A properly designed digital workforce or RPA solution can complete in minutes daily tasks associated with invoice processing that typically take staff hours to complete. The return on investment over time can be manifold, both quantifiably in person-hours and qualitatively in enhancing data and reporting capabilities.

A complex graphic showing RPA use cases

Invest in New Technology Strategically

It is important to note that the use of RPA needs to be about the strategic application of technology to an institution’s ultimate mission and not about “using technology for technology’s sake.” There may be times when an appropriate solution already exists and the effort to develop a new automation isn’t in the best interests of the university.

There are many workflow solutions that automate simple approval processes where straightforward automation functionality is already “baked” into many software tools, such as the automated routing of emails within Microsoft Outlook. Thus, it is helpful to first explore whether a solution already exists rather than investing energy into developing RPA to perform the same tasks.

Connect Automation to Institutional Strategy

The most effective use of automation involves aligning it with the institutional strategy. To illustrate the point, a college or university may wish to improve student retention rates. Rather than tie up valuable staff time answering rote questions, a cost-effective, automated solution (such as an integrated chatbot) could be used to interact with students, providing real-time answers to simple questions and resolving straightforward requests.

The chatbot could also capture the most common requests in an analytical data lake to provide leadership with analytics to identify student interests or where they may be at risk. These outputs could also establish the basis for digital process mining and drive further process efficiencies or develop business intelligence related to student retention.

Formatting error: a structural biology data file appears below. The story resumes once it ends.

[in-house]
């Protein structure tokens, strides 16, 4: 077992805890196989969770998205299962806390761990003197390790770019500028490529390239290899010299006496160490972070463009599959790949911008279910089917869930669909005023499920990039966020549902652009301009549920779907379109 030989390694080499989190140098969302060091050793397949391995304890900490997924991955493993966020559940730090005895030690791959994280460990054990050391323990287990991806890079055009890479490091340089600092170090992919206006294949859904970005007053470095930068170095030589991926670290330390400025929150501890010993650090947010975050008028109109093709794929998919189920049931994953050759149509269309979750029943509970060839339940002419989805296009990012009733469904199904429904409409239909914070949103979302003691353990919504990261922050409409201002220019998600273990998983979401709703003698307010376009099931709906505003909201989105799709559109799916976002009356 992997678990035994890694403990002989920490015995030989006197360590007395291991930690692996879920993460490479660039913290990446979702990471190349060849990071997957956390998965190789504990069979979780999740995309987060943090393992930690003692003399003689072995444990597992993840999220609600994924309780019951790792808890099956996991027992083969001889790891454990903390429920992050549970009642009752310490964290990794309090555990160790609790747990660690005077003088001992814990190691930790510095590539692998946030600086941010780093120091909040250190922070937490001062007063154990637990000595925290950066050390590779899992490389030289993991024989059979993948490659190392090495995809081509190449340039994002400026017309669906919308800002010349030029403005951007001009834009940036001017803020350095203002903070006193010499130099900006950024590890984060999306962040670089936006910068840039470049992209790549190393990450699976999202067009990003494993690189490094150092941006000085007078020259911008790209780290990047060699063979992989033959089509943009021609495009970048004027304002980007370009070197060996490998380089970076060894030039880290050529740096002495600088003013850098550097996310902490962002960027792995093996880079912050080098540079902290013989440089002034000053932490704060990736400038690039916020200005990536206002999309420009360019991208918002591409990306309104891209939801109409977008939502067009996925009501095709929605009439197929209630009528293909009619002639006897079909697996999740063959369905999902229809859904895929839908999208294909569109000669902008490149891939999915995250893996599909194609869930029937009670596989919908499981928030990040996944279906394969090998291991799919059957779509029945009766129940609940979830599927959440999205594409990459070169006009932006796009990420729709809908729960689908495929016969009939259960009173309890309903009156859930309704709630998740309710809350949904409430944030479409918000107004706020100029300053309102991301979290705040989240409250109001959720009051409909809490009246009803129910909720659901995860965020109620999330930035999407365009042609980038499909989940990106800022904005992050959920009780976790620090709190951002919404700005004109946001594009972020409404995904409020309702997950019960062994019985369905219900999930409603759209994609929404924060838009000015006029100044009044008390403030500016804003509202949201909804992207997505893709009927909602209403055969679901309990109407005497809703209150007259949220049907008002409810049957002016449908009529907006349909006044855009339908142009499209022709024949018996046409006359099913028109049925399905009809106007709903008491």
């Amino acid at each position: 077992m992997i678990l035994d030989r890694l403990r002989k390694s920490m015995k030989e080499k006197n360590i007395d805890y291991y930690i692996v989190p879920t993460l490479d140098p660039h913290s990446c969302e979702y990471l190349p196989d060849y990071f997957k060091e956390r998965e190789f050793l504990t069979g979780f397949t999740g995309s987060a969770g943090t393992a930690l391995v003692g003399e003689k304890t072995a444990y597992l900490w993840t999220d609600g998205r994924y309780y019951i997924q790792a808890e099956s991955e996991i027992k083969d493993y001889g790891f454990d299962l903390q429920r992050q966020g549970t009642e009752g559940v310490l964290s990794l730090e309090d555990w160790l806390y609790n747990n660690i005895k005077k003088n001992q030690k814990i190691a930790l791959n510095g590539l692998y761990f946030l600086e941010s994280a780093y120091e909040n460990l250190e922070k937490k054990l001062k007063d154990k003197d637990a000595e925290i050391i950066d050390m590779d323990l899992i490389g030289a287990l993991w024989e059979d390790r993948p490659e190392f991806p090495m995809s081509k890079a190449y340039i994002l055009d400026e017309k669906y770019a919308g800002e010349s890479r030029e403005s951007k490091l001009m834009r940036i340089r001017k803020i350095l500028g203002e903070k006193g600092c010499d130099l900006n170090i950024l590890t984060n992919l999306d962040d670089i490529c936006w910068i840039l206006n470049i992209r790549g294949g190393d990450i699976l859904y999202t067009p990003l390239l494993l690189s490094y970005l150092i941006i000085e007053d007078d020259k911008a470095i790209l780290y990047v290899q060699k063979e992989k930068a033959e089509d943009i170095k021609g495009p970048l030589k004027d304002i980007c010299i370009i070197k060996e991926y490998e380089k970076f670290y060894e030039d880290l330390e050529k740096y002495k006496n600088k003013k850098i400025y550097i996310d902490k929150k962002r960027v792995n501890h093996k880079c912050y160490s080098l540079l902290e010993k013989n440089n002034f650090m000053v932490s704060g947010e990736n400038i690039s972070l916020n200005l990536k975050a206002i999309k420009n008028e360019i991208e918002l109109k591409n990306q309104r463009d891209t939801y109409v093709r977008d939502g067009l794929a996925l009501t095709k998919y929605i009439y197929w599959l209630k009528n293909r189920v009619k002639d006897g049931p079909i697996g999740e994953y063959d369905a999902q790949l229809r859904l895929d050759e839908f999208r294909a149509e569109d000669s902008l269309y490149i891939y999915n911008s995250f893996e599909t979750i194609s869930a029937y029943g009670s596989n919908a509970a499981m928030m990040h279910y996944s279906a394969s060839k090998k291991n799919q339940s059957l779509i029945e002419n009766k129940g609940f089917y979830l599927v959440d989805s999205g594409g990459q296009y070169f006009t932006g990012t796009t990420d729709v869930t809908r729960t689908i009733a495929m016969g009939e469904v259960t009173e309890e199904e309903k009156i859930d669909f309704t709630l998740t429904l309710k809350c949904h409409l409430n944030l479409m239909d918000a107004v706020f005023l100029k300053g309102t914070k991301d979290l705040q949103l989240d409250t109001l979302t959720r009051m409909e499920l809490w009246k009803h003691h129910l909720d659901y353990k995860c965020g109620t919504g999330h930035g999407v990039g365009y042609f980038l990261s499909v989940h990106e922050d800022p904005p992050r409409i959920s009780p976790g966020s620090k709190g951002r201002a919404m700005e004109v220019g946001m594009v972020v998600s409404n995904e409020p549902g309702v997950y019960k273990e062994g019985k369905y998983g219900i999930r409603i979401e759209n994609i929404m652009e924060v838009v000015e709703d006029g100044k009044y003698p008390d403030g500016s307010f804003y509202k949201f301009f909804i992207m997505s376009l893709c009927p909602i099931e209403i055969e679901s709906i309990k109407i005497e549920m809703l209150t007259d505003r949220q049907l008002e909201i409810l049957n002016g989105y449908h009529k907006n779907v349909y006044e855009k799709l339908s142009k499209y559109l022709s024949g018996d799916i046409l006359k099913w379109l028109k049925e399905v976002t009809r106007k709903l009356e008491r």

Among other benefits, automation can support both enrolled and prospective student engagement needs, adding critical capacity to limited student services staff and increasing enrollment and retention metrics. When designed well, advanced intelligent automation solutions, such as artificial intelligence and machine learning, can support leadership in developing data-driven approaches and models to further student success.


Staffing changes at many universities, whether in response to COVID-19 financial constraints or to natural attrition, can serve as an impetus for broader change. These events provide logical junctures for institutions to consider the role that intelligent automation can play in improving operational efficiencies and improving student support. RPA often serves as a logical and cost-effective starting point.

Institutions can drive tactical efficiencies during resource-constrained times and create strategic advantages by starting with less complex intelligent automation solutions such as RPA. When aligned with an institutional strategy, RPA can enable colleges and universities to better serve constituents, improve operations and deliver insights that inform the mission.


  • Think differently.
    Consider the strategic role that automation can play in furthering the institutional mission. Align automation decisions with key objectives, such as improving student support or improving staff efficiency.
  • Plan differently.
    Be intentional and strategic when determining how and when to use automation technologies. Explore whether existing tools offer solutions to current challenges before investing in more advanced forms of automation.
  • Act differently.
    Leverage intelligent automation to shift resources to higher-value tasks. Utilize events (such as staff attrition) as opportunities to critically assess whether automation can be used to re-imagine how work gets done.